Chilly Edinburgh will make a whisky lover out of the most liquor-shy lightweight. For those who cannot take whisky neat, and plan to battle the forthcoming cold season, there’s an elegant, oft-overlook option: the hot toddy.
Classically mixed, a hot toddy is comprised of hot water, whisky, lemon, and honey. With its steam, bracing astringency, and sweet-sour tang, the drink can fortify any imbiber — in Scotland or not — against sub-zero temperatures.
The Scottish affection for toddies, also called “totty” or “totties,” was likely sealed by the beverage’s practical use as a natural remedy and prevention for colds, which dates back to the 19th century. Think of it as a tastier predecessor to NyQuil.
Victoria Moore of the classic guide How To Drink commends toddies: “The vitamin C for health, the honey to soothe, the alcohol to numb.” Meanwhile, in the Victorian era, Mrs Beeton’s Book of Home Management writes out a hot toddy mixture concoction of linseed, sun raisins, licorice, and rum. Mrs Beeton’s personal belief was that the “worst cold is generally cured by this remedy in two or three days; and, if taken in time, is considered infallible.” Indeed, research from University of Cardiff reveals that not only is the physical effect of a hot drink palliative for cold symptoms, but there’s the psychological benefit of simply believing in its powers.
While the toddy’s birth has many different theories, the most romantic sounding Scottish belief is that the drink was named after Tod’s well, a spring found on Arthur’s Seat, an extinct volcano in the heart of Edinburgh which was one of the city’s earliest water supplies. However, others trace the toddy’s origins back to Ireland where the “medicinal” tonic was purportedly invented by a Dublin-based physician Robert Bently Todd back in the 1800s; his “prescription” was a hot drink of brandy, canella, sugar syrup, and water.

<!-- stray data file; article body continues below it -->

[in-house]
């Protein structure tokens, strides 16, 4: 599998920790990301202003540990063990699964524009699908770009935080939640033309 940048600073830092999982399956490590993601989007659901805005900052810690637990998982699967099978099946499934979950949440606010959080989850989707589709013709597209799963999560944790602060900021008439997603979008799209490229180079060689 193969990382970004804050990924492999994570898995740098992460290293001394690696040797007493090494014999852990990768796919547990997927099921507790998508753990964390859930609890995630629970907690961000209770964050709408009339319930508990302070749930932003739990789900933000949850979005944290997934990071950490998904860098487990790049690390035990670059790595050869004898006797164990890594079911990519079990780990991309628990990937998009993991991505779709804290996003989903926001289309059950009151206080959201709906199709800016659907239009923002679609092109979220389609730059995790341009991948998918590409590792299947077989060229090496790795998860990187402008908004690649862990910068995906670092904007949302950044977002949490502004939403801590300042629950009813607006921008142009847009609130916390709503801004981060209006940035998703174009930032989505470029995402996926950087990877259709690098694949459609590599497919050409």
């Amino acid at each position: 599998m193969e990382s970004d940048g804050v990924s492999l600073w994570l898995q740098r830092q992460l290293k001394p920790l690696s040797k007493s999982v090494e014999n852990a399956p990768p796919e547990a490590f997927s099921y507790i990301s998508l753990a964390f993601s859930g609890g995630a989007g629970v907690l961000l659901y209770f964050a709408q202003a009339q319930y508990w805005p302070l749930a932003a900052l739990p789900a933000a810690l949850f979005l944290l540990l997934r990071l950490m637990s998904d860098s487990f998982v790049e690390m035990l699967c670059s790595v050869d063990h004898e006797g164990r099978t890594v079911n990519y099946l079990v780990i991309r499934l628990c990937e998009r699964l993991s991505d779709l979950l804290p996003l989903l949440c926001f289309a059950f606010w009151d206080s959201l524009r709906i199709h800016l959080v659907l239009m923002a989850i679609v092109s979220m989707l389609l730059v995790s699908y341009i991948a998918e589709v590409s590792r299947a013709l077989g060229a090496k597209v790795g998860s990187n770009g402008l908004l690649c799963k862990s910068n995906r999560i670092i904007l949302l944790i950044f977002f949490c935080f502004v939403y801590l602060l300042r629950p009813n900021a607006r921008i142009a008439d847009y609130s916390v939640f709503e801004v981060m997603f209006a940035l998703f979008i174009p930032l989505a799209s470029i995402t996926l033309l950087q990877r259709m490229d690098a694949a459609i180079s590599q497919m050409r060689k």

Whisky Magazine editor Charlie MacLean posits that the hot toddy was invented to disguise raw Scotch which, in the 18th century, was a far cry from the smooth whiskies available today. Sugar, dates, saffron, mace, nuts and cinnamon were added in to mask the spirit’s unpleasant taste. In a probable unconscious nod to this theory, many modern day toddy recipes include spices like cloves, or juniper berries.
According to bar manager Jo Radford, responsible for the excellent, seasonally-driven beverages at hip Edinburgh restaurant Timberyard, “Hot toddies are not something you’d usually get at a pub [in Scotland], it would be more something you’d make for yourself at home if you felt poorly.” Yet, Radford adds hot drinks to Timberyard’s menu from right now until the end of winter.
Jo advises using a whisky with “soft honey tone notes,” noting that some whisky purists might even refuse to use any single malts, and that more daring mixologists might add peatier whiskies.
Timberyard’s Hot Toddy
1.7 ounces burnt silver birch bark whisky*
3 tablespoons apple and fir soda**
2 teaspoons honey
1 teaspoon of sea buckthorn juice
sprig of Douglas fir for garnish
Add whisky, soda, honey, and sea buckthorn juice to espresso milk steamer. Steam the mixture to bring up the temperature. Pour into mug and drink while warm.
*Add Dewar's 12 to a jar or bowl. Char a piece of birch bark and steep it overnight in the whisky to infuse.
**Timberyard makes apple and fir soda in house. The soda is a blend of juice from seasonal, local organic apples and fir needles strained through a coffee filter until clear.